Duchess had sailed from Sydney twelve days earlier, rendezvousing with Sydney after two days at sea. On entering Market Time Area, a declared 100 nautical mile hostile zone around the coast of Vietnam, our level of preparedness for the escort into and out of the harbour was evaluated from a threat analysis provided in a Situation Report from the harbour control authorities. I issued orders detailing which armament was to be manned and ammunition to be supplied, and explicit instructions as to who was authorised to fire which weapons and under what circumstances. Sydney also issued Rules of Engagement - basically, shoot back very hard if shot at!
The seriousness of the task of protecting Sydney was never in doubt in the minds of our ship's company. It was standard operating procedure after entering Market Time Area to be at the second degree of readiness, Defence Stations, and to go to Action Stations before entering the harbour. On this occasion I decided that all 4.5-inch twin turrets, two 40mm guns and all four 50-calibre heavy machine guns would be made ready and loaded. Our gun system would keep under constant surveillance various distant positions suspected of being able to launch an attack with rocket-propelled grenades or heavy mortars. Meanwhile, armed upper deck sentries were posted to look out for underwater swimmers that might hide beneath objects floating close to the ship, and to fire a couple of rounds into the flotsam to be on the safe side. Boats were lowered for patrols about the ship towing snag lines, checking flotsam and dropping TNT scare charges at random to scare off any would-be saboteur. Scare charges were also thrown from Duchess, in a random timed pattern.
Sydney took similar precautions but her crew's focus was the unloading and back-loading operation, which was completed in about seven hours. About half an hour before weighing anchor, clearance divers conducted bottom searches of the ships to check that no explosive devices had been attached to the hulls or propeller shafts. At noon both ships weighed anchor, and at the debriefing held after clearing Cap St Jacques it was confirmed that no intruders (saboteurs) had been sighted from either ship and that no suspicious objects were found on the hulls. Subsequently my report to the captain, Commander H. J. P. Adams, was that our time in Vung Tau had passed without noteworthy incident. I encouraged him to commend everyone for their diligence and devotion to their tasks, which he did by way of a 'Well done' in Daily Orders and an issue of beer.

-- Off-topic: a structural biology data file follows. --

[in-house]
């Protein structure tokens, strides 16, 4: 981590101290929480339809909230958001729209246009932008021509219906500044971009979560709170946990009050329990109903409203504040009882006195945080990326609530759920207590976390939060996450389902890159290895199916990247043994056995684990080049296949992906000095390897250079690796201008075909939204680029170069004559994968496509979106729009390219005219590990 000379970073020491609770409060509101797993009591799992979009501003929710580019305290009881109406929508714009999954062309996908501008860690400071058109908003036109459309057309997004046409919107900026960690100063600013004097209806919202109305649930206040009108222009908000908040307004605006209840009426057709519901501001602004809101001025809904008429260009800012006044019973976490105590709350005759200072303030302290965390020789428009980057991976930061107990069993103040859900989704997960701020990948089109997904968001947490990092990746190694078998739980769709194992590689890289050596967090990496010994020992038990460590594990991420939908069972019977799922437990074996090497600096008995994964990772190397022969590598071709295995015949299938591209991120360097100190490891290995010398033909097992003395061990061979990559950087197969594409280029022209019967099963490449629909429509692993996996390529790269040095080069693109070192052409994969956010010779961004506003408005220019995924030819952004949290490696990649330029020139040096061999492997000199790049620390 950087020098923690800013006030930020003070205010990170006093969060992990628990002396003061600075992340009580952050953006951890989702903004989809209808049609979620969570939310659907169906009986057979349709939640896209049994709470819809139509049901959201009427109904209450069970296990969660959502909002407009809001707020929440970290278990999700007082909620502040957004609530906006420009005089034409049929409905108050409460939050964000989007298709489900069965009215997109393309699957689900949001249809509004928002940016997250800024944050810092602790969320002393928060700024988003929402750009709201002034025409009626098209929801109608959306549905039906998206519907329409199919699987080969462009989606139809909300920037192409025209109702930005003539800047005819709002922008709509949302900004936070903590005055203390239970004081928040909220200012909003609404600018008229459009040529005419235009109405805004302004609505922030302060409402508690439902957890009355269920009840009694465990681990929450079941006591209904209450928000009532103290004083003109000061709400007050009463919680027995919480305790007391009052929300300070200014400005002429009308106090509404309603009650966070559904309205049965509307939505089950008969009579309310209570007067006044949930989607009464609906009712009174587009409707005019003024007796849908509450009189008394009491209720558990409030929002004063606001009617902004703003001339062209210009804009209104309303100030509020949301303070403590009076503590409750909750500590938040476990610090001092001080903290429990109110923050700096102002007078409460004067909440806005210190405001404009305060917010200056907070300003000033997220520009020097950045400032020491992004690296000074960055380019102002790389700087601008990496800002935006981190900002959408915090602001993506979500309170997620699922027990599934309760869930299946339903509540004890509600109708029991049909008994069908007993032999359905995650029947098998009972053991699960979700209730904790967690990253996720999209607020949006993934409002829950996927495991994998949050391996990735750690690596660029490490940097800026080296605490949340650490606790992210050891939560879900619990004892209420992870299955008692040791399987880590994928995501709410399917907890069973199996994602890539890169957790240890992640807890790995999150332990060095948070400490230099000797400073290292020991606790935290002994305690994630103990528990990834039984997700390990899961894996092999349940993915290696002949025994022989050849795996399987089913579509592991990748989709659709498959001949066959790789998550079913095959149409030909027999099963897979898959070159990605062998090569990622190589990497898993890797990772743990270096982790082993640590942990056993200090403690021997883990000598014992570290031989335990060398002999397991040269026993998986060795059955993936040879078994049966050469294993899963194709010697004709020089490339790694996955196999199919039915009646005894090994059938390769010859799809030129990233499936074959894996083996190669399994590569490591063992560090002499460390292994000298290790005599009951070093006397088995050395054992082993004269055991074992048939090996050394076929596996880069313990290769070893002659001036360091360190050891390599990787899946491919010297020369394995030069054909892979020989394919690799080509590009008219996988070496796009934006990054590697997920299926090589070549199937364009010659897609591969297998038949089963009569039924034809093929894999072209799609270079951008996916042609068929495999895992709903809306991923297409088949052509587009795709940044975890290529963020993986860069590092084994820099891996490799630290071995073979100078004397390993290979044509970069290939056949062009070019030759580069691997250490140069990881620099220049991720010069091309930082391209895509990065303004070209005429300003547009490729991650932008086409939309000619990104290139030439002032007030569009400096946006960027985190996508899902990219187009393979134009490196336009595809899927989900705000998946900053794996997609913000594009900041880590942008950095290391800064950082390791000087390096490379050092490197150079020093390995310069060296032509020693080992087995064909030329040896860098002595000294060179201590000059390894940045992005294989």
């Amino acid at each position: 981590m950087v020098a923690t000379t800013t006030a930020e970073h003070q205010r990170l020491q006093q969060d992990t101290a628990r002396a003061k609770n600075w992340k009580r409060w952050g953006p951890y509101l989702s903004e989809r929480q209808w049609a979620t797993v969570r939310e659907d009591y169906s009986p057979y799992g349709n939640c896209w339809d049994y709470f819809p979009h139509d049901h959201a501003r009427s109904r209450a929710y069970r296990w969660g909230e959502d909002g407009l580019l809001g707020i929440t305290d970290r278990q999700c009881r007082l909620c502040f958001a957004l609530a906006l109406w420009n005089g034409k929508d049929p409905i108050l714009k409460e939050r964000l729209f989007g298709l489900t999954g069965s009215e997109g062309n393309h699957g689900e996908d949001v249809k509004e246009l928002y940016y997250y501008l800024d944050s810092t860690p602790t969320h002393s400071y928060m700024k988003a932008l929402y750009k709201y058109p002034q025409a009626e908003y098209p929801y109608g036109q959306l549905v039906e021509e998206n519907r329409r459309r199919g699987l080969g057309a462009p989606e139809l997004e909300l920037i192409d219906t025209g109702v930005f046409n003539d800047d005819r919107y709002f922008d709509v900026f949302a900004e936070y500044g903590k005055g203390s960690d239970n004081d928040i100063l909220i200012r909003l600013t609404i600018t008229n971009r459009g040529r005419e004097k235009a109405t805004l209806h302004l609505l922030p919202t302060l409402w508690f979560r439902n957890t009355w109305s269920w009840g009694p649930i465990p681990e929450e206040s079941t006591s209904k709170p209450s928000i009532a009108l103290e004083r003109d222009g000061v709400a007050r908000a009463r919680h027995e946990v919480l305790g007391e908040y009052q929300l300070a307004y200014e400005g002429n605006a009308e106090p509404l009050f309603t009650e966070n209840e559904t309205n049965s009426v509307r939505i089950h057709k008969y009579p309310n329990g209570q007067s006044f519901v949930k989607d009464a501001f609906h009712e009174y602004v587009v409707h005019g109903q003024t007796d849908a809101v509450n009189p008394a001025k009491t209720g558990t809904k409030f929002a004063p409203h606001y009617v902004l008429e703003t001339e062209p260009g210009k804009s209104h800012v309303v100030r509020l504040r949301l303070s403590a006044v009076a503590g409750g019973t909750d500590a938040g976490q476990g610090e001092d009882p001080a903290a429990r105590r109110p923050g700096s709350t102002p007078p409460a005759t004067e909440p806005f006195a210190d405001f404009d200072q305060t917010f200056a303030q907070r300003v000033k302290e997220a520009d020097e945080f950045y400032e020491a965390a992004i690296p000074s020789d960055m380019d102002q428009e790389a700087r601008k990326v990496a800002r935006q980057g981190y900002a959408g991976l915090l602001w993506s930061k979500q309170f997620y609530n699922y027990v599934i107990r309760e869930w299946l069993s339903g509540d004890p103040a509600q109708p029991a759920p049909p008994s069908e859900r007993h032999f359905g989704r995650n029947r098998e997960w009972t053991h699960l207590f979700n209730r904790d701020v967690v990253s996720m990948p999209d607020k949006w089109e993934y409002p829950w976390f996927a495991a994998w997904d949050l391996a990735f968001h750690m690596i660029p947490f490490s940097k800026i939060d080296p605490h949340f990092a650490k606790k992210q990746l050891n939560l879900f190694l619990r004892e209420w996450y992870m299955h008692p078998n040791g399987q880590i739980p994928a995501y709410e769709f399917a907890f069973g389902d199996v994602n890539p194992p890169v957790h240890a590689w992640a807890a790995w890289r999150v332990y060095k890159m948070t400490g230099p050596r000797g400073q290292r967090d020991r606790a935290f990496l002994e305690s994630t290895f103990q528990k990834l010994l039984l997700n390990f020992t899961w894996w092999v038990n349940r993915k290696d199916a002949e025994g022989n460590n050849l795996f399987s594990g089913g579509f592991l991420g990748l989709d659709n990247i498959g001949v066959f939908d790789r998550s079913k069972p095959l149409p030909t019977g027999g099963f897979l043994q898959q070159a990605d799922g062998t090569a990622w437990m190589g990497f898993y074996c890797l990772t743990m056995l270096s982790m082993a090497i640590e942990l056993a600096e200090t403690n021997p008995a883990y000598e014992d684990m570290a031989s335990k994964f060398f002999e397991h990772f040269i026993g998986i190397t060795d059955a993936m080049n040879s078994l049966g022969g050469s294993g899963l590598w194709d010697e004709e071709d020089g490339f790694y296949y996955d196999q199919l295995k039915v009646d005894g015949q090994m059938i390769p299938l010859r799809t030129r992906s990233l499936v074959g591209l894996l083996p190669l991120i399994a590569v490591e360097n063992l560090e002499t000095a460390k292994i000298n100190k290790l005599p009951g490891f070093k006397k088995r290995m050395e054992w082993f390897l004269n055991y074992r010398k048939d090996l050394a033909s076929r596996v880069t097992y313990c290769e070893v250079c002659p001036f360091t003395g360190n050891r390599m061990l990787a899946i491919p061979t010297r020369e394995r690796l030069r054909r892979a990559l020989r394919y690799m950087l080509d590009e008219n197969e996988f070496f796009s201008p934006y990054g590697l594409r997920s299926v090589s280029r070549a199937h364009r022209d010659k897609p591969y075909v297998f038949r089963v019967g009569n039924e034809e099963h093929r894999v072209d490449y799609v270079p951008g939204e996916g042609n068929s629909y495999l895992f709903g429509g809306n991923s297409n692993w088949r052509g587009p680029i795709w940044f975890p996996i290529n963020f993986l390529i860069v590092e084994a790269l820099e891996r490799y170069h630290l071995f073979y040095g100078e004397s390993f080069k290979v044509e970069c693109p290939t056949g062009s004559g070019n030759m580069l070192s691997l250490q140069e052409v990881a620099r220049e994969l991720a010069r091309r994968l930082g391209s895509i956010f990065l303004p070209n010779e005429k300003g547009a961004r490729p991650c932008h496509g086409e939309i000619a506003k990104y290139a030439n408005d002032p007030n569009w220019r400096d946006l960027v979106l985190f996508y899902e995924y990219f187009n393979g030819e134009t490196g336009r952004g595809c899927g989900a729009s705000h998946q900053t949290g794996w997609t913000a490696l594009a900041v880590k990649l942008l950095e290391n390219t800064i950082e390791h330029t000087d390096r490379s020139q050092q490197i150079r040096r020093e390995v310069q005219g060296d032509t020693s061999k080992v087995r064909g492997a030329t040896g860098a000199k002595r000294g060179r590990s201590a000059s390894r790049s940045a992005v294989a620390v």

By early evening we had cleared Market Time Area and reverted to cruising watches. As well as being Gunnery Officer, I was the Divisional Officer responsible for the welfare of the eighty or so Ordinary Seamen on their first operational voyage, and locum parentis for those aged under 18, which was most of them. I interviewed them all within a day or so to ascertain how they had coped with being so close to the sights and sounds of war. About 25 had occupied exposed stations on or above the upper deck, including the responsible task of upper deck sentry, and I remember being impressed by their mature acceptance of such occurrences as witnessed on entering harbour and during the time at anchor, but somewhat humbled when most indicated that they had taken strength from the competent example set by their seniors. However, those stationed below decks required a degree of support and comfort during and after the event as most suffered, in varying degrees, claustrophobic anxiety, disorientation and fright (a few were sick) as loud noises emanating from exploding scare charges reverberated throughout the ship.
I was very proud of how the ship's company of Duchess had met the challenge of protecting Sydney and was satisfied with my role in their readiness training and keeping their focus on the task.
Wife of Bruce Kidney, 86 Transport Platoon, RAASC, 1968-69
In January 1968 I married the man that I loved. After only three months of marriage, I stood at Mascot Airport saying goodbye to my husband. I was 18 and he was 21. It was the start of a very lonely year.
Bruce was a fun-loving young man who enjoyed life and all it had to offer. We had been together for three years and during that time he had been conscripted for National Service. It was shortly after our honeymoon that we heard he was going to Vietnam. While holding Bruce tightly at the airport I told him how much I loved him and would miss him and assured him that I would be waiting for him when he returned home. I did not want to let go of him, I did not want him to walk to that plane; I was sick with fear, as indeed he was, that he may not return. But like other National Service conscripts, Bruce felt proud to be serving his country.